The latest campaign is directed against the broadcasting of the film Jodha Akbar, which has already been banned in some of the BJP-ruled states of the Union. The reason for the boycott for Hindu nationalists is, among other things, the allegedly misrepresentation of Akbar's relationship with Jodha and the glorification of a Muslim ruler in a Hindi film.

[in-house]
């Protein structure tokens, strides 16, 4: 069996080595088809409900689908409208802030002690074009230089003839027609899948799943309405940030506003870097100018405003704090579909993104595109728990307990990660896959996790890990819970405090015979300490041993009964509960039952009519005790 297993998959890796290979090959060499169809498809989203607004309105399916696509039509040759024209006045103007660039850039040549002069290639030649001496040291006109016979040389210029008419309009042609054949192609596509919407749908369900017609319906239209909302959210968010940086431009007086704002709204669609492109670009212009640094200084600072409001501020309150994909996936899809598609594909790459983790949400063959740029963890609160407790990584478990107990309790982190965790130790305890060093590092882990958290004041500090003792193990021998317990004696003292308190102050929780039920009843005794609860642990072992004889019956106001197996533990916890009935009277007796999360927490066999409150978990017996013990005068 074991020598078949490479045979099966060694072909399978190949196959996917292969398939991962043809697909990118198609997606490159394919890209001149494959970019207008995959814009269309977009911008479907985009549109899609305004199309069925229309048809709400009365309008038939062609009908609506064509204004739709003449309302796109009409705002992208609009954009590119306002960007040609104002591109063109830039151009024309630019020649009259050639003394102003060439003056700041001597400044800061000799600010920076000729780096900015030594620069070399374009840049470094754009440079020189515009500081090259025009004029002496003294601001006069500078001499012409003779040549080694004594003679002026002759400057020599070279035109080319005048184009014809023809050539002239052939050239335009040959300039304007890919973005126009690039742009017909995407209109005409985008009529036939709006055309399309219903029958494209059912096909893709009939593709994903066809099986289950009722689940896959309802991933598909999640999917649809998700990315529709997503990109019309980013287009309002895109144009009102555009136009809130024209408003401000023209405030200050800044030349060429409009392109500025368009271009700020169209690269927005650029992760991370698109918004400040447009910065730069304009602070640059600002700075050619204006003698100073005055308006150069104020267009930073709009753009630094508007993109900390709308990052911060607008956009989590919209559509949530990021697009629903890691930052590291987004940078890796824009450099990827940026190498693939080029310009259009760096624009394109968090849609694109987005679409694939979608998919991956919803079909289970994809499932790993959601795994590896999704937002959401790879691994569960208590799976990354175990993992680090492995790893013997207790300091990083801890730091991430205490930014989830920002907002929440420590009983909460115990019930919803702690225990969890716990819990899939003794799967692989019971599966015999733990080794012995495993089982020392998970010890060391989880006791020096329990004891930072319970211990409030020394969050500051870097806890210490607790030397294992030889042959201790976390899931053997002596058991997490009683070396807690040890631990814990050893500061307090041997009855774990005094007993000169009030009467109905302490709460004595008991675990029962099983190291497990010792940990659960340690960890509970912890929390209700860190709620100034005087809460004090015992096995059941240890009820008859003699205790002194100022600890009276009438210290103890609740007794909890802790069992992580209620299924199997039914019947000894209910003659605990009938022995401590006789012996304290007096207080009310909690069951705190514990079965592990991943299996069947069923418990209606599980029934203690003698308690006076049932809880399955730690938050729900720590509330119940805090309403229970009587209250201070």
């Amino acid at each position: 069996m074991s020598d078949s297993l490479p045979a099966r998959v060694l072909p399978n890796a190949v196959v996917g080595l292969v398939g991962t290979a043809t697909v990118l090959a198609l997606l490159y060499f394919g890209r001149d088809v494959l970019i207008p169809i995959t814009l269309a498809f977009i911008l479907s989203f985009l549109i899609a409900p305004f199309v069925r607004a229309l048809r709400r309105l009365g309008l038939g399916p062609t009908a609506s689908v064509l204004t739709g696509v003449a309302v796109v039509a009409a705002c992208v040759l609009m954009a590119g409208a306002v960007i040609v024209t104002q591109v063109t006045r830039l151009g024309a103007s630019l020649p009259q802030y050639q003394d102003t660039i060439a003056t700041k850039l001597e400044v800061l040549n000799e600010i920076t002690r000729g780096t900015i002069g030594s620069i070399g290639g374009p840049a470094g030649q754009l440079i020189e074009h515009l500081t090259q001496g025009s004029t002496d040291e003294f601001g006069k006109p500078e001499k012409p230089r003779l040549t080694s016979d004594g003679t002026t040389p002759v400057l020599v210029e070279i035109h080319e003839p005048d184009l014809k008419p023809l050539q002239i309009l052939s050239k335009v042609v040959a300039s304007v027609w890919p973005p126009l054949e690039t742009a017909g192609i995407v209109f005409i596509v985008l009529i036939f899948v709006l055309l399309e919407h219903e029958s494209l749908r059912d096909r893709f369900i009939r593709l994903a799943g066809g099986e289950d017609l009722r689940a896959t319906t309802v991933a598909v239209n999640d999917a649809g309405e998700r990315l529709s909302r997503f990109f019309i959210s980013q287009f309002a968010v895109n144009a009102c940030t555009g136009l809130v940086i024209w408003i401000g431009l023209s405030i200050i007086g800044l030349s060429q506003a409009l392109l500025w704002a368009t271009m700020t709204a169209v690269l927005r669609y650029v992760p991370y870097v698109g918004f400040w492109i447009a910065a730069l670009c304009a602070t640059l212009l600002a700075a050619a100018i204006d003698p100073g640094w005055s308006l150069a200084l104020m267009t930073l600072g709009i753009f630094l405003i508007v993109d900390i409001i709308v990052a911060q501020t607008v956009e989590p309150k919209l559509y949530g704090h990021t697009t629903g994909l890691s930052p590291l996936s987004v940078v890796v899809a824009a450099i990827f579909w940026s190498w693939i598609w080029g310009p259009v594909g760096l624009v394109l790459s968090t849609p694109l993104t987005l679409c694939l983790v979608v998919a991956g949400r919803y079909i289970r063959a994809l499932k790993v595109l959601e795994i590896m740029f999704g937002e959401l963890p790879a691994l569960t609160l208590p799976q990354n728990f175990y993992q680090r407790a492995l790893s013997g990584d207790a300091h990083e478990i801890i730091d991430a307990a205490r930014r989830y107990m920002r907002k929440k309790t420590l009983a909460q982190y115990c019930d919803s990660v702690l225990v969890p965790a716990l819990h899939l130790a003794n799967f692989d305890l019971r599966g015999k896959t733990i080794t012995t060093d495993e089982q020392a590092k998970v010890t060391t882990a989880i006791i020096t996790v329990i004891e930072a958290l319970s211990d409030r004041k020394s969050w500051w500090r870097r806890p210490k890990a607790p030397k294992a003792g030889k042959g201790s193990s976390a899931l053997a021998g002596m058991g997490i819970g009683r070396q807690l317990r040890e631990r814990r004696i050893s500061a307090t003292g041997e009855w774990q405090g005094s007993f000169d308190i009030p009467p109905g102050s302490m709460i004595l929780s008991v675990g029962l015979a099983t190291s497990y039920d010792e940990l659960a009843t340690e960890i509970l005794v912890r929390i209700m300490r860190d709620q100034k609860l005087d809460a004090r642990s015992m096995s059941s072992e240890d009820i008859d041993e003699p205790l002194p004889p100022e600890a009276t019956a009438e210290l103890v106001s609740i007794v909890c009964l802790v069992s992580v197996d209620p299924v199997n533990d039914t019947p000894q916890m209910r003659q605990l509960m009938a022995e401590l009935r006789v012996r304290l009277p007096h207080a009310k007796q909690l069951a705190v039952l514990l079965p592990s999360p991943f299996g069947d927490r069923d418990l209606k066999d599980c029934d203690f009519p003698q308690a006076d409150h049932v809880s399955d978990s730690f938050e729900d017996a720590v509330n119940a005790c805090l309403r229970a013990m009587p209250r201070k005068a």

Astonishing parallels can be seen in the recent incident at Delhi University. Here ABVP activists took offense at the inclusion of the text "Three Hundred Ramayanas: Five Examples and Three Thoughts on Translation" by A.K. Ramanujan in a course on the ancient history of India. 9 The text describes and analyzes the great dynamism and diversity of oral narrative traditions and transmission of the story of Ram in India and around the world. On the part of the ABVP and other Hindu nationalist groups, however, the - from their point of view - false and degrading representation of Hindu gods such as Rama, Hanuman, Lakshman and Sita is criticized. 10 Although the text has been part of the curriculum of the course since 2006 and has been taught at various colleges, it was not until the beginning of this year that the alleged publication of the text with additional teaching materials caused particular excitement among the ABVP activists. Students had found a bound compilation of texts in a copy shop in Delhi that Dr. Upinder Singh, professor of Archeology and Ancient History of India and - perhaps not by chance - daughter of Prime Minister Manmohan Singh, wrongly identified it as its author. The ABVP saw this as a direct link between the work of Upinder Singh and the DU History Seminar, which allegedly both wanted to expose Hinduism and hurt the feelings of Hindus. At the beginning of February 2008, however, the seminar had announced that, contrary to the activists' claims, it was by no means a goal to hurt the feelings of a culture, religion, tradition or community. 11 Nevertheless, the seminar defended the inclusion of the Ramanujan text. The aim of the course is to provide students with an awareness and understanding of India's rich and diverse cultural heritage. It is not necessary that lecturers or students agree with the content of certain texts, rather a critical discussion of the materials is essential. In contrast to a critical examination of any text, which is a matter of course for a scientific institution, the ABVP General Secretary Delhi tried to defend the agitation with a touch of the greatest naivety. 12 She expressed the fear that students might have to reflect the opinion of Ramanujan in their exams contrary to their religious ideas: "In our education system, unless you write what is taught in class, you do not get marks." [Footnote: 2375: 11: 1:13] This context of justification not only opens up the possibility of speaking in the name of an "unknown mass" of students. What is much worse is that it inverts reality and the actual actor becomes a helpless object.